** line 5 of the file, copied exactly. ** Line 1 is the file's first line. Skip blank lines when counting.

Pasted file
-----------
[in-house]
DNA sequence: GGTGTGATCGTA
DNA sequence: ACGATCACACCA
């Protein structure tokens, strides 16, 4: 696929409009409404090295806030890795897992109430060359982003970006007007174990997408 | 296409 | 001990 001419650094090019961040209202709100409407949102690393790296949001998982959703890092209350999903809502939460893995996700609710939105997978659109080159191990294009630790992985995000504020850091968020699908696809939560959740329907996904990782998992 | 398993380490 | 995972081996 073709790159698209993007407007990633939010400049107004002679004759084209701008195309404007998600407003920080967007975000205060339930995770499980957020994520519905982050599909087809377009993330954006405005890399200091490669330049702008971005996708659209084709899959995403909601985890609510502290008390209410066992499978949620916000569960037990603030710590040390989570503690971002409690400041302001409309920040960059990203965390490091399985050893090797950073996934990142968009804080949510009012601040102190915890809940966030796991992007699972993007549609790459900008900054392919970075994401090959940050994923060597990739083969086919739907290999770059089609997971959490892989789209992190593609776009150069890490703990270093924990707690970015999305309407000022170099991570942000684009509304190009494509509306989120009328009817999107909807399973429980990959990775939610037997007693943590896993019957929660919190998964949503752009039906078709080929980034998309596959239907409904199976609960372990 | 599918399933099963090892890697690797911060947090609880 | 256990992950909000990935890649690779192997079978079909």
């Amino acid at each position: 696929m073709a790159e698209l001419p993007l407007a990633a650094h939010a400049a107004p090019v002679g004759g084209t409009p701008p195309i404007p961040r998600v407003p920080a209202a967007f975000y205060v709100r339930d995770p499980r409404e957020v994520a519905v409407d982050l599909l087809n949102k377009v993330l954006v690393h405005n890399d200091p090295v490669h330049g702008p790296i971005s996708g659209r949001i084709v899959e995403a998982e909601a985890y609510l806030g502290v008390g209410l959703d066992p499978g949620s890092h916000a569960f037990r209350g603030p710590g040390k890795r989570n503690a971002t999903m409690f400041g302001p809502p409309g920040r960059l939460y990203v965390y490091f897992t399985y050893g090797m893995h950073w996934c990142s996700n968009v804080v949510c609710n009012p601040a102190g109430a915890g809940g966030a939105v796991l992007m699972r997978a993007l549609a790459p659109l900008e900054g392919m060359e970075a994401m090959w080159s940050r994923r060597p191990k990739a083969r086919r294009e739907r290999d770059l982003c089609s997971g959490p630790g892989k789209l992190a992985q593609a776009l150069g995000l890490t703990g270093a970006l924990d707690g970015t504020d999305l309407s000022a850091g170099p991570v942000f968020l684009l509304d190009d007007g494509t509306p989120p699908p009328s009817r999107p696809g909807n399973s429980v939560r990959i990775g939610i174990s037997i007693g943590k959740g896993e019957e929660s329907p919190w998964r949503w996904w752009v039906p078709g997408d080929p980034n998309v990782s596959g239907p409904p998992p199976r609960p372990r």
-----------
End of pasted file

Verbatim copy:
């Amino acid at each position: 696929m073709a790159e698209l001419p993007l407007a990633a650094h939010a400049a107004p090019v002679g004759g084209t409009p701008p195309i404007p961040r998600v407003p920080a209202a967007f975000y205060v709100r339930d995770p499980r409404e957020v994520a519905v409407d982050l599909l087809n949102k377009v993330l954006v690393h405005n890399d200091p090295v490669h330049g702008p790296i971005s996708g659209r949001i084709v899959e995403a998982e909601a985890y609510l806030g502290v008390g209410l959703d066992p499978g949620s890092h916000a569960f037990r209350g603030p710590g040390k890795r989570n503690a971002t999903m409690f400041g302001p809502p409309g920040r960059l939460y990203v965390y490091f897992t399985y050893g090797m893995h950073w996934c990142s996700n968009v804080v949510c609710n009012p601040a102190g109430a915890g809940g966030a939105v796991l992007m699972r997978a993007l549609a790459p659109l900008e900054g392919m060359e970075a994401m090959w080159s940050r994923r060597p191990k990739a083969r086919r294009e739907r290999d770059l982003c089609s997971g959490p630790g892989k789209l992190a992985q593609a776009l150069g995000l890490t703990g270093a970006l924990d707690g970015t504020d999305l309407s000022a850091g170099p991570v942000f968020l684009l509304d190009d007007g494509t509306p989120p699908p009328s009817r999107p696809g909807n399973s429980v939560r990959i990775g939610i174990s037997i007693g943590k959740g896993e019957e929660s329907p919190w998964r949503w996904w752009v039906p078709g997408d080929p980034n998309v990782s596959g239907p409904p998992p199976r609960p372990r």